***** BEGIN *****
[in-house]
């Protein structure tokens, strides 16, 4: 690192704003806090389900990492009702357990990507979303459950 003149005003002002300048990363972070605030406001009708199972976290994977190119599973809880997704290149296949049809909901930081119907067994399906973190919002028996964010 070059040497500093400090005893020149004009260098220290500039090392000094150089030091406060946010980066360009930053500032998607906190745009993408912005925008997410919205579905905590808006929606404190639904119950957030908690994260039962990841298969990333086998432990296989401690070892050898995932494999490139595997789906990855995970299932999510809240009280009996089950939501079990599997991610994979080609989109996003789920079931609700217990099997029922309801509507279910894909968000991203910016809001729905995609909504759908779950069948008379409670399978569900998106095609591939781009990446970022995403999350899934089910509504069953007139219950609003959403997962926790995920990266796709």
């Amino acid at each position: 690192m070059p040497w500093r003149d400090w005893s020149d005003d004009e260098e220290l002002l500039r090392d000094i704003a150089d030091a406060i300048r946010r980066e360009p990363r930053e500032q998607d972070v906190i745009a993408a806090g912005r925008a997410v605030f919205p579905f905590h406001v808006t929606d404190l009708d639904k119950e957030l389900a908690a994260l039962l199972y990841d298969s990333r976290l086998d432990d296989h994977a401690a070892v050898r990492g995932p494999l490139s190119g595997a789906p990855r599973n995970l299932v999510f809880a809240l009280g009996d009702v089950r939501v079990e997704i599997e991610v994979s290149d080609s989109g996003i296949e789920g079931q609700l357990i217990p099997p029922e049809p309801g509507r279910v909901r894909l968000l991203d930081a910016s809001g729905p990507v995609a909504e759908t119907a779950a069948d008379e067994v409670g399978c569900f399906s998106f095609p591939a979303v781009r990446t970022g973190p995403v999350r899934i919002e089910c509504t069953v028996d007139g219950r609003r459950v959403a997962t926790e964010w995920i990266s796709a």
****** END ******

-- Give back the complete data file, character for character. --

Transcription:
[in-house]
């Protein structure tokens, strides 16, 4: 690192704003806090389900990492009702357990990507979303459950 003149005003002002300048990363972070605030406001009708199972976290994977190119599973809880997704290149296949049809909901930081119907067994399906973190919002028996964010 070059040497500093400090005893020149004009260098220290500039090392000094150089030091406060946010980066360009930053500032998607906190745009993408912005925008997410919205579905905590808006929606404190639904119950957030908690994260039962990841298969990333086998432990296989401690070892050898995932494999490139595997789906990855995970299932999510809240009280009996089950939501079990599997991610994979080609989109996003789920079931609700217990099997029922309801509507279910894909968000991203910016809001729905995609909504759908779950069948008379409670399978569900998106095609591939781009990446970022995403999350899934089910509504069953007139219950609003959403997962926790995920990266796709």
């Amino acid at each position: 690192m070059p040497w500093r003149d400090w005893s020149d005003d004009e260098e220290l002002l500039r090392d000094i704003a150089d030091a406060i300048r946010r980066e360009p990363r930053e500032q998607d972070v906190i745009a993408a806090g912005r925008a997410v605030f919205p579905f905590h406001v808006t929606d404190l009708d639904k119950e957030l389900a908690a994260l039962l199972y990841d298969s990333r976290l086998d432990d296989h994977a401690a070892v050898r990492g995932p494999l490139s190119g595997a789906p990855r599973n995970l299932v999510f809880a809240l009280g009996d009702v089950r939501v079990e997704i599997e991610v994979s290149d080609s989109g996003i296949e789920g079931q609700l357990i217990p099997p029922e049809p309801g509507r279910v909901r894909l968000l991203d930081a910016s809001g729905p990507v995609a909504e759908t119907a779950a069948d008379e067994v409670g399978c569900f399906s998106f095609p591939a979303v781009r990446t970022g973190p995403v999350r899934i919002e089910c509504t069953v028996d007139g219950r609003r459950v959403a997962t926790e964010w995920i990266s796709a």